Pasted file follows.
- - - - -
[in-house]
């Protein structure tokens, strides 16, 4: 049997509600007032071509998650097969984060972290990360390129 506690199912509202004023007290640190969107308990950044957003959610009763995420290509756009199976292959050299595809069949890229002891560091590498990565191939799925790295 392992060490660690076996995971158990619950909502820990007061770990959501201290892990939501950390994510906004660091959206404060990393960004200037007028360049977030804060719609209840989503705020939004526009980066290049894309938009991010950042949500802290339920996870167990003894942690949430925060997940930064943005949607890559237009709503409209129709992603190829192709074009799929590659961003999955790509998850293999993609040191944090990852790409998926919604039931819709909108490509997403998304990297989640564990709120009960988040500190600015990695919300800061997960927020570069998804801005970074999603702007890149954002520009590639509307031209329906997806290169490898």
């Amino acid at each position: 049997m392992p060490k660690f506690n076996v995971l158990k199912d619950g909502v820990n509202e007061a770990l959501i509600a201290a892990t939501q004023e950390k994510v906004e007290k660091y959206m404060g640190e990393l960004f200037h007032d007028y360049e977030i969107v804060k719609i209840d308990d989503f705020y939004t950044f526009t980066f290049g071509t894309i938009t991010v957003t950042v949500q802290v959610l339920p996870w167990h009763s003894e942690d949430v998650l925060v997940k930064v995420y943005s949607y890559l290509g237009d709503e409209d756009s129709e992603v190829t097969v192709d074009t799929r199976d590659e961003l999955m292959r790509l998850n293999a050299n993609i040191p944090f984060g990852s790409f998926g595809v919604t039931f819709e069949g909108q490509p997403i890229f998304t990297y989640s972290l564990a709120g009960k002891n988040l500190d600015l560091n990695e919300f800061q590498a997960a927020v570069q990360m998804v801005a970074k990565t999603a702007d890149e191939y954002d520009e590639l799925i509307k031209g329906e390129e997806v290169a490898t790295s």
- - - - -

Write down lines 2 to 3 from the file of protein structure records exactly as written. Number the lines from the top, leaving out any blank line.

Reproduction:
């Protein structure tokens, strides 16, 4: 049997509600007032071509998650097969984060972290990360390129 506690199912509202004023007290640190969107308990950044957003959610009763995420290509756009199976292959050299595809069949890229002891560091590498990565191939799925790295 392992060490660690076996995971158990619950909502820990007061770990959501201290892990939501950390994510906004660091959206404060990393960004200037007028360049977030804060719609209840989503705020939004526009980066290049894309938009991010950042949500802290339920996870167990003894942690949430925060997940930064943005949607890559237009709503409209129709992603190829192709074009799929590659961003999955790509998850293999993609040191944090990852790409998926919604039931819709909108490509997403998304990297989640564990709120009960988040500190600015990695919300800061997960927020570069998804801005970074999603702007890149954002520009590639509307031209329906997806290169490898």
């Amino acid at each position: 049997m392992p060490k660690f506690n076996v995971l158990k199912d619950g909502v820990n509202e007061a770990l959501i509600a201290a892990t939501q004023e950390k994510v906004e007290k660091y959206m404060g640190e990393l960004f200037h007032d007028y360049e977030i969107v804060k719609i209840d308990d989503f705020y939004t950044f526009t980066f290049g071509t894309i938009t991010v957003t950042v949500q802290v959610l339920p996870w167990h009763s003894e942690d949430v998650l925060v997940k930064v995420y943005s949607y890559l290509g237009d709503e409209d756009s129709e992603v190829t097969v192709d074009t799929r199976d590659e961003l999955m292959r790509l998850n293999a050299n993609i040191p944090f984060g990852s790409f998926g595809v919604t039931f819709e069949g909108q490509p997403i890229f998304t990297y989640s972290l564990a709120g009960k002891n988040l500190d600015l560091n990695e919300f800061q590498a997960a927020v570069q990360m998804v801005a970074k990565t999603a702007d890149e191939y954002d520009e590639l799925i509307k031209g329906e390129e997806v290169a490898t790295s």